Bone deep: Sculptor Ronald Garrigues' Dr. Frankenloner is part of the upcoming Día de los Muertos exhibit at the Sonoma Museum of Visual Art.
Death is the life of the party at the new SMOVA art exhibit
By Paula Harris
"WE MUST remember them," say the Zapotec elders about the Dead. "They want us, they love us. See how that flame danced high before it died? It is the Dead, letting us know we are not to forget them."
Benjamín Lopez, 56, an artist and seasonal vineyard worker, holds these ideas dear as he crouches forward to drape and smooth a snowy linen cloth across an expansive altar, which he will soon decorate with small angels, flickering candles, and garlands of fresh white flowers.
Lopez, who migrated to the United States in 1977 and now resides in Healdsburg, learned the art of altar-making and decorating as a teenager growing up in a tiny village in the Mexican state of Oaxaca.
"When I was 16 years old, my godfather, who was a decorator in my village, asked me to be his assistant without compensation just to learn the trade," recalls the shy artist in Spanish, communicating with the assistance of a translator.
Using colorful tissue paper, card stock, foam boards, fabrics, natural woods, and fresh or dried flowers, Lopez created nativity scenes, floats for parades, funeral altars, and decorations for weddings and birthday parties in his village.
"Each occasion was different, a different fiesta," he explains. "I really enjoyed making different representations of biblical and cultural themes."
Now widely recognized as an artist, Lopez created an elaborate, multitiered altar for the Oakland Museum of Art last year in memory of the more than 180 people who died crossing the U.S.-Mexican border in 1998.
His latest work, Homenaje a los Angelitos (Tribute to the Little Angels), a community altar dedicated to children and infants who have passed away, will be featured in the Sonoma Museum of Visual Art's upcoming Día de los Muertos (Day of the Dead) exhibition.
During the annual Day of the Dead festival, embraced by many Latin American cultures, death's morbid side is buried under a joyous celebration that includes feasting, frivolity, and fond remembrances.
According to ancient tradition dating back to the Aztecs, who believed death was merely a portal to another existence, departed souls journey back from the netherworld each year to visit loved ones. Hailing from Heaven, Hell, and Purgatory, the Dead descend upon their families, and for two days--Nov. 1 and 2--everyone rejoices together.
"In Mexico's indigenous cultures, we firmly believe that our relatives and friends who have passed away come back to earth in early November," explains Lopez. "The altars I make are an expression of art, an extension of me. . . .When I make altars now I have great memories of my youth and my village."
The altars are often elaborately embellished with an array of earthly delights in the hope of luring departed spirits. Ofrendas (offerings) may include bottles of beer or tequila; platters of rice, beans, chicken, or meat in mole sauce; candied pumpkin or sweet potatoes; and the traditional sweet loaves. It is widely known that the Dead love sugar. The offering may also include a pack of cigarettes for the after-dinner enjoyment of former smokers, or a selection of toys and extra sweets for deceased children.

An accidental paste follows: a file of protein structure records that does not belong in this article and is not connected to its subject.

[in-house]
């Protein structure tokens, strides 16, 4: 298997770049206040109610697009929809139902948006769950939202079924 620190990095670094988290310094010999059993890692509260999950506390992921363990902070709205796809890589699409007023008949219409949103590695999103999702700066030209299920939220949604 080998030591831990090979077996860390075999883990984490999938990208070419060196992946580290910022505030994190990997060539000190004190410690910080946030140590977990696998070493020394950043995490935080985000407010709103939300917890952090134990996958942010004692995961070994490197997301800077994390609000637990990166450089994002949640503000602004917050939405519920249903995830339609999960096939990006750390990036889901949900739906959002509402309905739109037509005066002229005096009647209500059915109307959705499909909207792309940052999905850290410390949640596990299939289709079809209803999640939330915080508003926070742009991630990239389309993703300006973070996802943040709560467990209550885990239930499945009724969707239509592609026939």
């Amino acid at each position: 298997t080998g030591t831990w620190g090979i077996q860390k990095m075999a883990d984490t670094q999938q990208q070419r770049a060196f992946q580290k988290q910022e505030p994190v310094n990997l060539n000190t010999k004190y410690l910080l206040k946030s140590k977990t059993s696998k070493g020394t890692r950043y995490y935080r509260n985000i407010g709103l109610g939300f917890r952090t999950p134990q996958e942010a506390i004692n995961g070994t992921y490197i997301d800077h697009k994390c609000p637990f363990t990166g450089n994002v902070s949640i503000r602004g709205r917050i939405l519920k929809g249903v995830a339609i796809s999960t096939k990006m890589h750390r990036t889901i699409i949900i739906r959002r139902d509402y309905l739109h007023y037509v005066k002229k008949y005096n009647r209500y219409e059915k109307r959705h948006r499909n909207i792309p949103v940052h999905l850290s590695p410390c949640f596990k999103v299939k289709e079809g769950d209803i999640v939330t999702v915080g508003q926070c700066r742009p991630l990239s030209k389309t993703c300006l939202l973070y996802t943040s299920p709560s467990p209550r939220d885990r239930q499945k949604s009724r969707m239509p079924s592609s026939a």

Lopez's altar for the children will be one of three community altars featured at the SMOVA Day of the Dead bilingual exhibition titled Homenaje a Nuestros Antepasados (A Tribute to Our Ancestors). Other altars will pay tribute to the ancestors of this community and to those who have died in the struggle for equality. The SMOVA presentation is a collaboration between local schoolchildren, Latino artists, and community groups.
"The exhibition becomes so much richer with all this input rather than if one person just sits down and tries to figure out what we'd show," says museum director Gay Shelton.
THE EXHIBITION WILL also feature a 10-foot octagonal sand painting sprinkled with colorful pigment created by Zapotec artists from Oaxaca as an homage to their deceased teacher, bronze skull sculptures from the Endangered Species series by Mill Valley artist Ronald Garrigues, a silk-screening demonstration by Calixto Robles of Oaxaca, and Saturday afternoon puppet shows.
The Dead will be full of life--frolicking, in fact. Shelton says original skeleton puppets (such as a shopkeeper with her rib cage exposed above her full skirt, and a skeleton mama and her bony baby) will clatter about poking fun at death. Art by local schoolchildren will include Barbie dolls painted like skeletons and ceramic bones dangling from the ceiling.
Clearly, certain Latino cultures have no qualms about getting up close and snugly with the Grim Reaper. In fact, the inevitability of death is accepted rather than feared.
"It's really interesting--the whole tradition is about making friends with death," says Shelton, adding that, during Day of the Dead, Latino children often crunch down on candy skulls inscribed with their own names.
"You imagine yourself as a skull," she says with a laugh. "It's a friendly approach to death--it's nothing about fear and denial like we experience in our culture."
The Homenaje a Nuestros Antepasados exhibit opens Thursday, Sept. 16, and continues through Nov. 2 at the SMOVA, Luther Burbank Center, 50 Mark West Springs Road. Puppet shows will take place each Saturday at 3 p.m. On Oct. 3, Calixto Robles demonstrates the silk-screening process. On Oct. 30, the public is invited to contribute to a community altar. Regular exhibit hours are Wednesdays and Fridays, 1 to 4 p.m., Thursdays, 1 to 8 p.m., and Saturdays and Sundays, 11 a.m. to 4 p.m. Admission is $2/general; free for those under 16. For details, call 527-0297.
From the September 9-15, 1999 issue of the Sonoma County Independent.
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